LEVY FACTS 

YOU DECIDE ON November 8th 2022

 

We are asking for your support on a continuous 1.5 MiL Levy.

 

Population and calls for service

Increases in population and calls for service have increased beyond anything conceived in 1948 when the department was established.

 

Population in 1970= 3,000                     Call Volume    2018-1142      

Population in 1980= 5,000                     Call Volume    2019-1249

Population in 1990= 7,821                     Call Volume    2020-1277

Population in 2021= 8,213                     Call Volume    2021-1419

 

1.5 Mil Levy

WHAT ADDITIONAL MONEY WOULD THIS GENERATE IN 2023 WITH A MAJORITY YES VOTE?  

A 1.5 Mil Continuous Fire-EMS Levy in 2023 would bring in an additional $220,247.87

THERE IS ALREADY A 3 MIL CONTINUOUS FIRE-EMS LEVY FROM 2003. WHY NOT JUST RENEW IT ?

This is a good question that the Township trustees and Fire Department command staff discussed with the Clermont County Auditor. Changes to how the State of Ohio Funds the property rollback program was established in 1970 and updated in 1979, has created one of many hardships for local government. House Bill 59, passed by state legislators, took away a 12.5 property tax rollback for anything but property tax levies that are already established and renewed. The State of Ohio will no longer pay the 12.5%, which they have not only done since the 1970s but also used as a reason why Ohio established an income tax in the 1970s. If the three mil levy were replaced, you would lose the 12.5% property tax rollback. As a taxpayer, you would be paying a substantial amount more on the 3 mil levy than the requested 1.5 mil Levy.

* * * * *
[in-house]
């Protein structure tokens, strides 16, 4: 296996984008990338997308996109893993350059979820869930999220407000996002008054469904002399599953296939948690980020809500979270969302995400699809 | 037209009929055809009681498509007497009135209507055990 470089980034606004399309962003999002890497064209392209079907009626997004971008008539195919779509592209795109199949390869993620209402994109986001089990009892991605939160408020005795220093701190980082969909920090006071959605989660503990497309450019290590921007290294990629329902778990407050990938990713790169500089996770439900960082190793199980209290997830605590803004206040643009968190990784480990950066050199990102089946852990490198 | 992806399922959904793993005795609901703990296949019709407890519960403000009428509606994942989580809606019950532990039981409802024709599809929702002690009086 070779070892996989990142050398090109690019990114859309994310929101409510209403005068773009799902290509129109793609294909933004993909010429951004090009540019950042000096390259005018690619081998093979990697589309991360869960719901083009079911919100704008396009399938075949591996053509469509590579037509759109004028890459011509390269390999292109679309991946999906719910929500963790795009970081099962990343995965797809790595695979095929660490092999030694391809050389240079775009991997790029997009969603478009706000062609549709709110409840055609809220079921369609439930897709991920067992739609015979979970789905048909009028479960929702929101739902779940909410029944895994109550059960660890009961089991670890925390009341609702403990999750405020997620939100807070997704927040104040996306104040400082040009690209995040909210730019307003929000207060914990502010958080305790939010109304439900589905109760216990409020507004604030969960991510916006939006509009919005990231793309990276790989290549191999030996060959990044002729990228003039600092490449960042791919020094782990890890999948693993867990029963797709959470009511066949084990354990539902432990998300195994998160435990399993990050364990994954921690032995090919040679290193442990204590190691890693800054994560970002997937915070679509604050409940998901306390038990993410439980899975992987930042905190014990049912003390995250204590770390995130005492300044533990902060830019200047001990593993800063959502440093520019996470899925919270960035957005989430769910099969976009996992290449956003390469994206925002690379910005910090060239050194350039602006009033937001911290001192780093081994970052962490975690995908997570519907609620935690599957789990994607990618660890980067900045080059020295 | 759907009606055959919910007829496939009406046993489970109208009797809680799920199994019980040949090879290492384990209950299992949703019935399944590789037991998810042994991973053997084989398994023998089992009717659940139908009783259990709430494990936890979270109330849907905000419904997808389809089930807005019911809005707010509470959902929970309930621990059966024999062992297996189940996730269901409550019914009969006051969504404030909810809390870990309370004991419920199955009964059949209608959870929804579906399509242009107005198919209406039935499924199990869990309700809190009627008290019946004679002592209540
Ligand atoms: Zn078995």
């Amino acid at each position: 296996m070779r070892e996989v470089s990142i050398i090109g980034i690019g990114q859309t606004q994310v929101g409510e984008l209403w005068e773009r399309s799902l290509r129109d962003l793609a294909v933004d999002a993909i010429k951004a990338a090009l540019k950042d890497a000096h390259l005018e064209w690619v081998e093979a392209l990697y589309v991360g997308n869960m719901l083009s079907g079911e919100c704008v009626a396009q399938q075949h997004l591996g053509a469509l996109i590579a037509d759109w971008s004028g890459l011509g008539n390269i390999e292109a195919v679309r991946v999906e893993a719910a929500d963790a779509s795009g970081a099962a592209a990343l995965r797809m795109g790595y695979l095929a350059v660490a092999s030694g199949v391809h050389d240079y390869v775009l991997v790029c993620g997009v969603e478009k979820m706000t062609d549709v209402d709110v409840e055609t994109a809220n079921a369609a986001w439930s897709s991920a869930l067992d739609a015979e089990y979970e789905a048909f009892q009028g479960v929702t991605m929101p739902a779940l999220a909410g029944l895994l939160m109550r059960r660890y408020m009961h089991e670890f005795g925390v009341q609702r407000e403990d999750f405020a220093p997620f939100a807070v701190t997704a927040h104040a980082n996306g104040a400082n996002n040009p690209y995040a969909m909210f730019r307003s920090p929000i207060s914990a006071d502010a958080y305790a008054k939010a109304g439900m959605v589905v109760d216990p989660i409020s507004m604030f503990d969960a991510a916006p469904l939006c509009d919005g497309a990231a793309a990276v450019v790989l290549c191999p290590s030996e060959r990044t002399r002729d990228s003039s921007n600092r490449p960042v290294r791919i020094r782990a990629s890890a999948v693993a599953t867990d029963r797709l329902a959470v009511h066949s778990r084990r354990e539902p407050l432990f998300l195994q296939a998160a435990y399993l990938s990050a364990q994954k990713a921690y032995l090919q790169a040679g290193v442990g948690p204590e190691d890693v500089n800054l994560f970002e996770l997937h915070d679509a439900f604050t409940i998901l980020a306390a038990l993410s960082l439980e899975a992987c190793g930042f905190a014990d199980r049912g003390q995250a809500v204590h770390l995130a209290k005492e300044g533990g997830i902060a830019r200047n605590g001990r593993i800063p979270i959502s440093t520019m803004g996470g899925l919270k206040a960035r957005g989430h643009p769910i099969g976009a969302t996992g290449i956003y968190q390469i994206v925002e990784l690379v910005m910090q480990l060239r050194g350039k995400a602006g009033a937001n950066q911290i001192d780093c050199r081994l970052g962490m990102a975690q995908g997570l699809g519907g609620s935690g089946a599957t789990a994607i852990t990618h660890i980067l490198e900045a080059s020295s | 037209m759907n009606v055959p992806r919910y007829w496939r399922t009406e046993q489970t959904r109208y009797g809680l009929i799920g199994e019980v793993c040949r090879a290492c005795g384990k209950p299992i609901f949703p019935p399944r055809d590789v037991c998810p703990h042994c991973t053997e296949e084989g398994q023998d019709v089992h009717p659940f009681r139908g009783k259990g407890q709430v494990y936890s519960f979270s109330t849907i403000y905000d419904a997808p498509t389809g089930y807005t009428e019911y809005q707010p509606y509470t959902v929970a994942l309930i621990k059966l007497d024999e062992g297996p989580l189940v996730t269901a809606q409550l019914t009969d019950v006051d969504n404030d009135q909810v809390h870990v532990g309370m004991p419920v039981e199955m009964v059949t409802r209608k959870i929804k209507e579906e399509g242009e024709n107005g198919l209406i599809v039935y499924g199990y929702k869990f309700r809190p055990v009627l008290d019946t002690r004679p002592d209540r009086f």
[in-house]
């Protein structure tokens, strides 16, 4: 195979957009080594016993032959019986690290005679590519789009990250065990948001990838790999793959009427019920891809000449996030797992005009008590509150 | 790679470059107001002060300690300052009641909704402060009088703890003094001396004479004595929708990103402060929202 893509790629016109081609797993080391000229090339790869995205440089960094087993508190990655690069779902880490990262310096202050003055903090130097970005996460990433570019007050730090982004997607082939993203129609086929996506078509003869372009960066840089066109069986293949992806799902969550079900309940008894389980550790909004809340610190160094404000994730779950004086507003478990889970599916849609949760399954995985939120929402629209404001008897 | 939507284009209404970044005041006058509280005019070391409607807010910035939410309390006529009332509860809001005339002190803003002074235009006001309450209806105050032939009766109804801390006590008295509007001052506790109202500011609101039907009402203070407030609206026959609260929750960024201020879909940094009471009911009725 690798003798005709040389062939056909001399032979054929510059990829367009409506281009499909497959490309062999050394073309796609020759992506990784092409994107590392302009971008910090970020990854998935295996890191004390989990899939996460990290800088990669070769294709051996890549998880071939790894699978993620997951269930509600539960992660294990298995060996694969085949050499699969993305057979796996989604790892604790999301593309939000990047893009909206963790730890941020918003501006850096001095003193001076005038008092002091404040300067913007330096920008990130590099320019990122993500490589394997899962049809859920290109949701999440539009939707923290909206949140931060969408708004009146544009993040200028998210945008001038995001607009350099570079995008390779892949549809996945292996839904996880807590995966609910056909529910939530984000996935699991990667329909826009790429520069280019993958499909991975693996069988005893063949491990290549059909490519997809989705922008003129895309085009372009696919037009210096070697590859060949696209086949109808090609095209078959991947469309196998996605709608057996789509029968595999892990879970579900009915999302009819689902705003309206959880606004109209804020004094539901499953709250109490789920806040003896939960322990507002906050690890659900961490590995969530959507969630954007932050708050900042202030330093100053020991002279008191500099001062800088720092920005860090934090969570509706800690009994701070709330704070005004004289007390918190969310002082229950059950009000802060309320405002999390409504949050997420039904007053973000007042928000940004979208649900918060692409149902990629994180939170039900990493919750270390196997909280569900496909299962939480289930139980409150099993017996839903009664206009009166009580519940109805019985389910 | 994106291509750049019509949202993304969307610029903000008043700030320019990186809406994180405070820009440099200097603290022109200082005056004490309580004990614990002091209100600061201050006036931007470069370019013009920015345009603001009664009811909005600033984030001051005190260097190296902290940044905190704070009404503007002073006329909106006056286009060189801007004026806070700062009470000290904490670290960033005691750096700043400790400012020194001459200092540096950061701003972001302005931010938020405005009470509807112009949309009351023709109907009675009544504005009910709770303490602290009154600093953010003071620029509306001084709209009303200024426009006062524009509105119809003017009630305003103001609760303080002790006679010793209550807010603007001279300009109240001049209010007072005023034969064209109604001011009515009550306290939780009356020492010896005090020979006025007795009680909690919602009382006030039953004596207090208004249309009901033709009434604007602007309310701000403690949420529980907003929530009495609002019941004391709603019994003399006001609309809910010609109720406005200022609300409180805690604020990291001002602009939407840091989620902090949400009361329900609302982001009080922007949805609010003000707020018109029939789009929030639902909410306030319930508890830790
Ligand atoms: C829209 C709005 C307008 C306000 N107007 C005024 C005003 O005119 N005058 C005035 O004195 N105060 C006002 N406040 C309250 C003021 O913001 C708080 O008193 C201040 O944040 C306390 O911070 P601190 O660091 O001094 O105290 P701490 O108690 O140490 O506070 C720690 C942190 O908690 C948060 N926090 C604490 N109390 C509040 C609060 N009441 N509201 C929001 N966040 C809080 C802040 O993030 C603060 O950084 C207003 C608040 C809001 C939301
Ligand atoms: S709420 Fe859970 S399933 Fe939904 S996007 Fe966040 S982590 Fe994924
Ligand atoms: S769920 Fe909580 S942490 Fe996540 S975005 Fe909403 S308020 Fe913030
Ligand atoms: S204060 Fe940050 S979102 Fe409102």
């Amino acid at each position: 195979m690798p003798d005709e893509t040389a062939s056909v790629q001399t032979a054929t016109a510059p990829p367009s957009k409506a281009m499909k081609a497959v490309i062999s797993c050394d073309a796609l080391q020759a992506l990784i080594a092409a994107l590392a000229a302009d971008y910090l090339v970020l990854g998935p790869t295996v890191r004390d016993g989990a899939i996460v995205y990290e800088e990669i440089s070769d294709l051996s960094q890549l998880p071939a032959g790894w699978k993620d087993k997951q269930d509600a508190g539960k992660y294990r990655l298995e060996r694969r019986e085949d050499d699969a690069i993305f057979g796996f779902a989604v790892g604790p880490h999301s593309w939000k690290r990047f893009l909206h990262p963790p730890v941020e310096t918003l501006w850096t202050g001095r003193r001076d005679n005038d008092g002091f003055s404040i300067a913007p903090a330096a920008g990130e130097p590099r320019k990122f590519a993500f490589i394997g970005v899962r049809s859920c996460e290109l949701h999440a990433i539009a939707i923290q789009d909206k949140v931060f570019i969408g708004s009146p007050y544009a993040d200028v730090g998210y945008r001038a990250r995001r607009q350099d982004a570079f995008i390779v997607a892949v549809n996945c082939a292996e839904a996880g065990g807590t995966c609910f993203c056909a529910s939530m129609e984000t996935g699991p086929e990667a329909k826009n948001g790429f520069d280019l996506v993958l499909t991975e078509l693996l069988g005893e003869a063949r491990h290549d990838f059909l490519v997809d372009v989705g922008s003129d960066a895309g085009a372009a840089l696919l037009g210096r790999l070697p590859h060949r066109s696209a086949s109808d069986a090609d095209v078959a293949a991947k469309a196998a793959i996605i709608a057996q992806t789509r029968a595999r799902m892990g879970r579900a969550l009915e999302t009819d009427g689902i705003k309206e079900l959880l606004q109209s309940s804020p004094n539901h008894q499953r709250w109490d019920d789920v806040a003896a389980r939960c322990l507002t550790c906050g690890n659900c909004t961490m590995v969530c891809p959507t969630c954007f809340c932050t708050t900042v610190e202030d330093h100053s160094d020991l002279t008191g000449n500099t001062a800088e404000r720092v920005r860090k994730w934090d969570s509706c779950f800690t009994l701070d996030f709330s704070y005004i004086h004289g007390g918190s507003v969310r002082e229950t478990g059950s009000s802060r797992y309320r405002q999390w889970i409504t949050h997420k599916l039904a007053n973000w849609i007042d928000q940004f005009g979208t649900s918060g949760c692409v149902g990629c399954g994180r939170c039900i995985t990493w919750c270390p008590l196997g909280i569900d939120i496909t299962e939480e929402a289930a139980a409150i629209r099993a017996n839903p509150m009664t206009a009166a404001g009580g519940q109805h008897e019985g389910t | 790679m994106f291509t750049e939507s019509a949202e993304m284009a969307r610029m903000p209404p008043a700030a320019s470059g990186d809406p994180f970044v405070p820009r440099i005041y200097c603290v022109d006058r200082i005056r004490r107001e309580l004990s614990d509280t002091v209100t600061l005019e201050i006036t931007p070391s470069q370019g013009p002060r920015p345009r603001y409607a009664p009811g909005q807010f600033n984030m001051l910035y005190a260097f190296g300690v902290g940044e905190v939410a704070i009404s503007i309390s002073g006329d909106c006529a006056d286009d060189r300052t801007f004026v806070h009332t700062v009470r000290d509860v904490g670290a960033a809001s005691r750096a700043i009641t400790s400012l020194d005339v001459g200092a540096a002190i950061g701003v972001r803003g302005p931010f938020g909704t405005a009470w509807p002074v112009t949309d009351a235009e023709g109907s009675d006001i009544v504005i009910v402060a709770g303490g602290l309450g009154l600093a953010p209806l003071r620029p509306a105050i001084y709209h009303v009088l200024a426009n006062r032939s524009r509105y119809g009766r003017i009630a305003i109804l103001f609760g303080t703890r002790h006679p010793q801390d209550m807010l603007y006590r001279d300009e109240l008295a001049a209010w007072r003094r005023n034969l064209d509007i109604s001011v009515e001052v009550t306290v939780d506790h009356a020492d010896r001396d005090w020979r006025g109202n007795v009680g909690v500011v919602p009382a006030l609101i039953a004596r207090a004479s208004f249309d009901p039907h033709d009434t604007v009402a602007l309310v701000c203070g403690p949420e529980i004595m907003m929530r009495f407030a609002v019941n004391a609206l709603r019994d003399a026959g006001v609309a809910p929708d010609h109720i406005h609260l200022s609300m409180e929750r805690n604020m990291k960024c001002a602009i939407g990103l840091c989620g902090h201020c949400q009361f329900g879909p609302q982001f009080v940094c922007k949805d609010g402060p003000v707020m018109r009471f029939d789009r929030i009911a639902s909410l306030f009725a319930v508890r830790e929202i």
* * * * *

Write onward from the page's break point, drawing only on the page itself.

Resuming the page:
STEPS TAKEN TO SAVE TAXPAYERS MONEY?

The elected officials and Fire Department started making cost and service assessments in 2014. Fire Chief William Jetter, at the time, radically readjusted service models, lowered and improved ISO fire levels, and sought state and federal grants to help fund operating and capital expenditures. The department received its first-ever federal grant funding for equipment and Fire apparatus.